Military Recruiting the Best of the Best

"The Best of the Best of the Best" is a line from one of the funnier scenes in the original "Men In Black" movie with Will Smith. Shortly after, another classic one-liner is delivered by "Zed", "You're everything we've come to expect from years of government training". I really like that movie, but really hate that line as it is an all too accurate depiction of most civilian's opinions of our military.

Once upon a time, joining the military was the option of last resort. If you couldn’t get into or didn’t want to go to college, you were told to join the military to learn a skill. For a period of time, some joined because it was the only way to avoid jail; that was called “Military by Judge”. But those days are over with the tightened standards currently in place.

Defense Secretary Chuck Hagel announced in February that by 2015, the Army will reduce it’s active duty strength to 490,000. With the current budget cuts of December 2013 in place, that number will fall to 440,000, the smallest force since prior to WWll. Consider the total US population of 1940 of 132.2 million, and the current population of over 318 million to put that 440,000 in context.

What this also means is the Army as well as the other branches can be much more selective in who they admit.

“"All this belt-tightening has caused the Department of Defense to chase after the same successful, highly motivated high school graduates that everyone else is chasing," said Mike Byrd, a retired Army lieutenant colonel and an instructor for Van Horn High School's Junior ROTC program”, according to a May 13, 2014 article on Military.com.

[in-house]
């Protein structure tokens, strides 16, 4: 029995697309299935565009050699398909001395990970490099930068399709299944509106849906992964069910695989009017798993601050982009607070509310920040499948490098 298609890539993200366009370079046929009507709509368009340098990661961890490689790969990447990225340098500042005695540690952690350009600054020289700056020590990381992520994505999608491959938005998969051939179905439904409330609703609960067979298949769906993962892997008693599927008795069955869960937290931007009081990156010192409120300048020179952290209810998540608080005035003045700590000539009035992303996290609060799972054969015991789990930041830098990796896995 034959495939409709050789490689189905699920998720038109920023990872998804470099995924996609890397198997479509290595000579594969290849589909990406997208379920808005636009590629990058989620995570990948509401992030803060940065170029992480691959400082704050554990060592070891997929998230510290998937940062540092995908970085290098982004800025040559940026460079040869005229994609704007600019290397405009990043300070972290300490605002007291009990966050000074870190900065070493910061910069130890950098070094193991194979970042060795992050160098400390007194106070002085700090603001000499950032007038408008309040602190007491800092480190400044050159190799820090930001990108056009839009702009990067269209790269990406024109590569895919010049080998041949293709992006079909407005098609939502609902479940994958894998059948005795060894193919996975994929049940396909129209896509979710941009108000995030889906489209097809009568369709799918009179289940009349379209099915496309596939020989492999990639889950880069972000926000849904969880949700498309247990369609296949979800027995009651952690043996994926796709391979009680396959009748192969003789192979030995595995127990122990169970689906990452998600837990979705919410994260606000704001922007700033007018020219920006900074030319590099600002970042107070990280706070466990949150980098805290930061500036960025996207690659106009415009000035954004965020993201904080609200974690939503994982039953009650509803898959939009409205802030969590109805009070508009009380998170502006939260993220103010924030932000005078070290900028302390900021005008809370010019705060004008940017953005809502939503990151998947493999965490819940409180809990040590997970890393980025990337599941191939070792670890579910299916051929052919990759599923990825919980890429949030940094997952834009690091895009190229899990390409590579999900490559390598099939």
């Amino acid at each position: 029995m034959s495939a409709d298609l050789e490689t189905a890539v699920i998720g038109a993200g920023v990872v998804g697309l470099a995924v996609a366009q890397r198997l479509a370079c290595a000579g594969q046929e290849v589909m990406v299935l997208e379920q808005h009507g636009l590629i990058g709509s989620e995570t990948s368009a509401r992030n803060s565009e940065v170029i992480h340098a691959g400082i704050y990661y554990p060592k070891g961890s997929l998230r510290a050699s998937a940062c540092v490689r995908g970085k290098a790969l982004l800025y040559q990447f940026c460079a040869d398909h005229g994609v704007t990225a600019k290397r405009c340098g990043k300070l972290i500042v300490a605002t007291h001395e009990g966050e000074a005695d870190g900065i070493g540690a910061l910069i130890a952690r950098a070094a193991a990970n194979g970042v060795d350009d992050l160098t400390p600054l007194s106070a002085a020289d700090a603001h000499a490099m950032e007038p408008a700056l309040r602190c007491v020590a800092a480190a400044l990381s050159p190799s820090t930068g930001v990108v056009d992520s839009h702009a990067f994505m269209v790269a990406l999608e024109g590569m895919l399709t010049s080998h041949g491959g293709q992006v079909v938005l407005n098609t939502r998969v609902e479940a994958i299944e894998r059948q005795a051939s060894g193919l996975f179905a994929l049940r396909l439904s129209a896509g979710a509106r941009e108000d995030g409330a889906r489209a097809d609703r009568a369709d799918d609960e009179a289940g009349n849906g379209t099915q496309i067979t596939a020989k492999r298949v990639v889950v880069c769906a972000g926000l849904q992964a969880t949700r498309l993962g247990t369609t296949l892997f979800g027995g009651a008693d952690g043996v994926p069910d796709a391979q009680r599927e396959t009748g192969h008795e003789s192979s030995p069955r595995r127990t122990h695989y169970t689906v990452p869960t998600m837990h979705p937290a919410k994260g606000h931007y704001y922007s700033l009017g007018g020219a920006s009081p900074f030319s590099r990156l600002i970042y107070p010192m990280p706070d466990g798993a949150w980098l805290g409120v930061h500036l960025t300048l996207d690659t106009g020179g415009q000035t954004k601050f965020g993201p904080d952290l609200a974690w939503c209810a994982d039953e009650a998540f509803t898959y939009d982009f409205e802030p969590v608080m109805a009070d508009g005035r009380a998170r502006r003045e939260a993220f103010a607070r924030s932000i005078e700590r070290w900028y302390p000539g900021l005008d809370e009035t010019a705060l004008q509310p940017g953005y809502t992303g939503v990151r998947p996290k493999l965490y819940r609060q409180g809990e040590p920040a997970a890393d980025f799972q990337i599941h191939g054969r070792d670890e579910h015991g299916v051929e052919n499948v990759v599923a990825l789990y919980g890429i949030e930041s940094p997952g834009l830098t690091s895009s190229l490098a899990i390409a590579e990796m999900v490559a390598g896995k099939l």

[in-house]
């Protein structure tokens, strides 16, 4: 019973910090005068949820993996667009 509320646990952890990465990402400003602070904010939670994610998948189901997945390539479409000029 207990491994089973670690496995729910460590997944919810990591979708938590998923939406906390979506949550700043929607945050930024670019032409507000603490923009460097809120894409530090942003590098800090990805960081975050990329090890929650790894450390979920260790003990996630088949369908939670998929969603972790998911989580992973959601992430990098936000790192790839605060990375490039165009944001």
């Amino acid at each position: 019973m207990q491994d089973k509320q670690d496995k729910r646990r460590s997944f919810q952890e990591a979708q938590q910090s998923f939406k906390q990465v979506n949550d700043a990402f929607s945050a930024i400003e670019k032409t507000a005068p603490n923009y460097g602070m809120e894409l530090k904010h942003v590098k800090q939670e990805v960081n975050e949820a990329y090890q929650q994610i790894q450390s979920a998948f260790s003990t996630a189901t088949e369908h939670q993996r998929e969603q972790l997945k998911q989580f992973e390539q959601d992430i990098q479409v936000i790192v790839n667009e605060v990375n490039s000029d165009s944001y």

So, what does it take to be accepted into the military of today and tomorrow?

Each branch of service is slightly different, with different thresholds, but there are some absolutes. Like tattoos on the hands, forearms, lower legs neck or head according to new rulings released this year. Or ‘gauges’ in your ears, which recruiters check by literally shining a light at your ears; if light comes out the other side, you’re done. Convictions for drugs, even juvenile misdemeanors with very few (and this year, fewer still) exceptions also disqualify candidates. Convictions for nearly anything, without really, really special circumstances will also get you shown the door at the recruiters office.

Once you pass those basics, then there is the Army Physical Fitness Test. Technically, you must meet the minimums to graduate Basic training, with a higher score required for AIT, or Advanced Individual Training. In reality, if you cannot pass those tests prior to enlistment, recruiters will give you a workout schedule until you can before accepting the candidate.

There are also weight requirements. Again, they are slightly different for each branch but a good rule of thumb is that a Body-Mass Index score of 25% or lower is required. With the current obesity epidemic amongst 17-23 year olds, that one qualification is not met by 2/3 of the age group.

Next up is the AFQT, or Armed Forces Qualification Test. This is comparable to the SAT, meaning each branch of service (like each college) has minimum score requirements. For example, the Air Force requires a minimum score of 50, though if you only have a GED, the minimum will be 65. More than 25% of high school graduates cannot meet the minimum score of 31 for any branch of service.

Once you have met this qualification, it is on to the ASVAB, or, Armed Services Vocational Aptitude Battery. Higher scores on this test determine what options for career paths, or MOS (Military Occupational Specialties) are open to a recruit. Even if you are entering the military post-College, you will need to take this test as it functions as part entrance exam, part placement exam.

For those who have never broken the law, graduate high school and have not elected to permanently decorate their faces, necks or other body parts visible with long sleeves and long pants on, this doesn’t sound like much. The fact that approximately 75% of all 18-24 year olds cannot meet these requirements, though, should tell you a lot.

Still, the myth persists that the military is for those who have no other options, cannot get into college or cannot get a job. In other words, you don’t have to be very smart to shoot a gun.